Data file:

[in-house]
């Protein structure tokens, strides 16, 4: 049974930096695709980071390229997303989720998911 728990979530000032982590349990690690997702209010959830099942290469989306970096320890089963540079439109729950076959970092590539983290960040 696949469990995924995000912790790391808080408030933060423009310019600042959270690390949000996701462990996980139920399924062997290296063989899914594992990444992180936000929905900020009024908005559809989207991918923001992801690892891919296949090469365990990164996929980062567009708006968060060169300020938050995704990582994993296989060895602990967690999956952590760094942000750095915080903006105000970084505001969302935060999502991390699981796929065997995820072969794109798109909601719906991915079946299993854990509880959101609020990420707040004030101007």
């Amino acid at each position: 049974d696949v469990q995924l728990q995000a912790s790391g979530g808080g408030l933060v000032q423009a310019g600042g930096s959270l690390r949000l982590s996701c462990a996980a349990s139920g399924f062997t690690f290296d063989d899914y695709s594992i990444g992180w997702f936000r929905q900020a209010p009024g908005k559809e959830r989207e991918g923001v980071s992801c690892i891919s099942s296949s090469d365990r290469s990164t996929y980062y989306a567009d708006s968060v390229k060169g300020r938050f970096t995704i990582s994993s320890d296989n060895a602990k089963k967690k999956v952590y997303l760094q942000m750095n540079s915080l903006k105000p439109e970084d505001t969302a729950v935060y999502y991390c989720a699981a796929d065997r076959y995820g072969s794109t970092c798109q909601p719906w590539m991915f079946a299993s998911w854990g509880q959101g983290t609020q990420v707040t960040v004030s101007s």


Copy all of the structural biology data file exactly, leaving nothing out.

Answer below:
[in-house]
């Protein structure tokens, strides 16, 4: 049974930096695709980071390229997303989720998911 728990979530000032982590349990690690997702209010959830099942290469989306970096320890089963540079439109729950076959970092590539983290960040 696949469990995924995000912790790391808080408030933060423009310019600042959270690390949000996701462990996980139920399924062997290296063989899914594992990444992180936000929905900020009024908005559809989207991918923001992801690892891919296949090469365990990164996929980062567009708006968060060169300020938050995704990582994993296989060895602990967690999956952590760094942000750095915080903006105000970084505001969302935060999502991390699981796929065997995820072969794109798109909601719906991915079946299993854990509880959101609020990420707040004030101007």
């Amino acid at each position: 049974d696949v469990q995924l728990q995000a912790s790391g979530g808080g408030l933060v000032q423009a310019g600042g930096s959270l690390r949000l982590s996701c462990a996980a349990s139920g399924f062997t690690f290296d063989d899914y695709s594992i990444g992180w997702f936000r929905q900020a209010p009024g908005k559809e959830r989207e991918g923001v980071s992801c690892i891919s099942s296949s090469d365990r290469s990164t996929y980062y989306a567009d708006s968060v390229k060169g300020r938050f970096t995704i990582s994993s320890d296989n060895a602990k089963k967690k999956v952590y997303l760094q942000m750095n540079s915080l903006k105000p439109e970084d505001t969302a729950v935060y999502y991390c989720a699981a796929d065997r076959y995820g072969s794109t970092c798109q909601p719906w590539m991915f079946a299993s998911w854990g509880q959101g983290t609020q990420v707040t960040v004030s101007s």